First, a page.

D.C. Public Schools Chancellor Kaya Henderson stepped into her first major controversy when she announced last week that she wanted to close 20 public schools. Immediately, hundreds of parents and activists lined up to oppose her. One of the organizations that has worked long and hard to stop previous school closings is Empower DC. In an interview with The RootDC, Daniel del Pielago, an organizer for the group’s education campaign, argues that the closures will have a negative impact on thousands of school children largely because 40 percent of the students threatened with displacement this time were also affected by the 2008 school closings.
“Our school communities need stability, not repeated upheaval,”
he said in the interview. Calling the schools marked for closing “dead schools walking,” he said Henderson’s plan will have a detrimental impact on teacher and student morale.
Pielago said that the group has called for an immediate “moratorium on all school closures until a community driven process is put in place to make these tough decisions and a true study on the impact school closures have had on our city's students and communities.” He added: “We are concerned that thousands of students left DCPS after the last round of school closures, the biggest dip in enrollment in recent history. This coupled with the uncontrolled growth of charter schools does not give us any confidence that more closures are necessary.”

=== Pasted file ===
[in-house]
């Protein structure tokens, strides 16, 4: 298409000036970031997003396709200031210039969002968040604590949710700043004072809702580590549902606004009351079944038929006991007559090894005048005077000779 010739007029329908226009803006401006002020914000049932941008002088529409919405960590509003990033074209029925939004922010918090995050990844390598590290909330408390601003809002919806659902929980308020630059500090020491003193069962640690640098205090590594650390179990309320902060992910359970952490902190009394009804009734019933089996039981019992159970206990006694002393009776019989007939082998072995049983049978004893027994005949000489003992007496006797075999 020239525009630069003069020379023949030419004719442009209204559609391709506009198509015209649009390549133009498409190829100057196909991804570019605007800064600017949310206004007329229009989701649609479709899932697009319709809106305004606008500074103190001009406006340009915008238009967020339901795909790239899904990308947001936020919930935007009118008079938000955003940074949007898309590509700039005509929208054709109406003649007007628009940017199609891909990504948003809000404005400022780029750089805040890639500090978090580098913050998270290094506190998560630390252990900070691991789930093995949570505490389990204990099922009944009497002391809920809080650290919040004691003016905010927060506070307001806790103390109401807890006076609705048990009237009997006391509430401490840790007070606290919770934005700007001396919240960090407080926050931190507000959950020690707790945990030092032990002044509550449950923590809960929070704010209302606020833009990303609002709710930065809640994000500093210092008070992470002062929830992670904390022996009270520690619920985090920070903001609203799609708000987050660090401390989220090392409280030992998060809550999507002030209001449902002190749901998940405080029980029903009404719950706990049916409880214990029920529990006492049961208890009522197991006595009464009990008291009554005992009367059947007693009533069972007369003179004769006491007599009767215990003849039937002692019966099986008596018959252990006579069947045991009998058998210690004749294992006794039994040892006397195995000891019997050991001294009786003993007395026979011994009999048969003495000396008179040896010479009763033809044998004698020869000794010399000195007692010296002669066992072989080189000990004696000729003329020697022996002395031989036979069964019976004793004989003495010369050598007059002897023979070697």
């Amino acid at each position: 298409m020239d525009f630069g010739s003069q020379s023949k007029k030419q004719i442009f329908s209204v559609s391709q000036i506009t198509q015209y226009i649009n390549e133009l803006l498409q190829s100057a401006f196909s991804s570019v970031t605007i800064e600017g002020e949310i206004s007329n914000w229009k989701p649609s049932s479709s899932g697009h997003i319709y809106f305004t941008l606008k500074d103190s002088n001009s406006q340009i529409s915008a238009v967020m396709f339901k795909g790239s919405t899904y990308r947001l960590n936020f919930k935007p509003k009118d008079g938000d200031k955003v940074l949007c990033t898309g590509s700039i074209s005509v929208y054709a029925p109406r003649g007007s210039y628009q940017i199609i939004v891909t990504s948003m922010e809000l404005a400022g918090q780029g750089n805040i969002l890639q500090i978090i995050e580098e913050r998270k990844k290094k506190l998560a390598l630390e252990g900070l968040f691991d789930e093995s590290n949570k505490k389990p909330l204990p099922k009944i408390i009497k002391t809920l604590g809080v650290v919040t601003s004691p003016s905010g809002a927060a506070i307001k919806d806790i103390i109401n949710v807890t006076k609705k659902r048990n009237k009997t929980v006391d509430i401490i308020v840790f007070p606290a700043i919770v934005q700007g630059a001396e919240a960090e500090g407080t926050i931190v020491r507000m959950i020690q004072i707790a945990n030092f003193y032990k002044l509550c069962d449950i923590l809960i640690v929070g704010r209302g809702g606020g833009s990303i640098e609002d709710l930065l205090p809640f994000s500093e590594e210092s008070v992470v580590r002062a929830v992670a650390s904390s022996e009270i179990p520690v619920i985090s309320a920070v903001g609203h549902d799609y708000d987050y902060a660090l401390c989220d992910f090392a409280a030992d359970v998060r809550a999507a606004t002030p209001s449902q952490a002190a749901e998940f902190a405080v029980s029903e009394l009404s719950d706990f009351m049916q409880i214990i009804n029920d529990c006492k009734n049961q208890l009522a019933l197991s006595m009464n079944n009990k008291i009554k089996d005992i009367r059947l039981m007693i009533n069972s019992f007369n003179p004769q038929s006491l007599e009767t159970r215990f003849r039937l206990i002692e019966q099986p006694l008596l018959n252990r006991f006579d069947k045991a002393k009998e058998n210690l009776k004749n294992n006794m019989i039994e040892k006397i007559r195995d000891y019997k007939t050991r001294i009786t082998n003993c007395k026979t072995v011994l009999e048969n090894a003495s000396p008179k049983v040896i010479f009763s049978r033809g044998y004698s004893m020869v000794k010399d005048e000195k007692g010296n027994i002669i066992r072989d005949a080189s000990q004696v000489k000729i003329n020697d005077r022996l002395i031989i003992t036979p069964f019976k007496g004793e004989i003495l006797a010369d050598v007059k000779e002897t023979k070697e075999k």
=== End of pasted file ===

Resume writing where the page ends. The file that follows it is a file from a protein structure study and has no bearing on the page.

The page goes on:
A second round of public hearings is scheduled to be held Monday evening. Here are some further excerpts of his interview:
Why you are opposed to the school closings laid out by Chancellor Henderson?
This continuous cycle of school closures and attrition will lead to the loss of neighborhood public schools of right. Additionally. school closures have disproportionately affected communities of color. Of the 6,300 students affected by school closures in 2008, only 15 were white, while 99 percent were African American or Hispanic. This year, [based on a study done bt local data analyst Mary Levy], out of the 3,800 students who will be displaced, only 36 are white students. Once again, the higher concentration of school closures are in Wards 5, 7 and 8. We feel this is unjust and actually leads to the destabilization of communities.
Some have argued that it’s ineffective to keep schools open that are (a) underperforming and (b) below capacity. In your view. what should be done with these schools, given the attendance/performance erosion cited in some schools?
Firstly, I think the communities who will be directly affected by these threats need to lead the conversations on solutions and not just be nominally included once decisions are made. For example, a school like Garrison Elementary, where parents are fighting and being active to improve programming so it can in turn raise enrollment, is not being given the time nor resources to make this happen.
A recent D.C. auditor report shows how the last round of closures actually cost our city more than originally estimated. The public has also not seen even a basic accounting on how much was saved from the last round and how it was used. I think we need to look at cutting down the inflated DCPS central office before we start to close the institutions our students and communities depend on.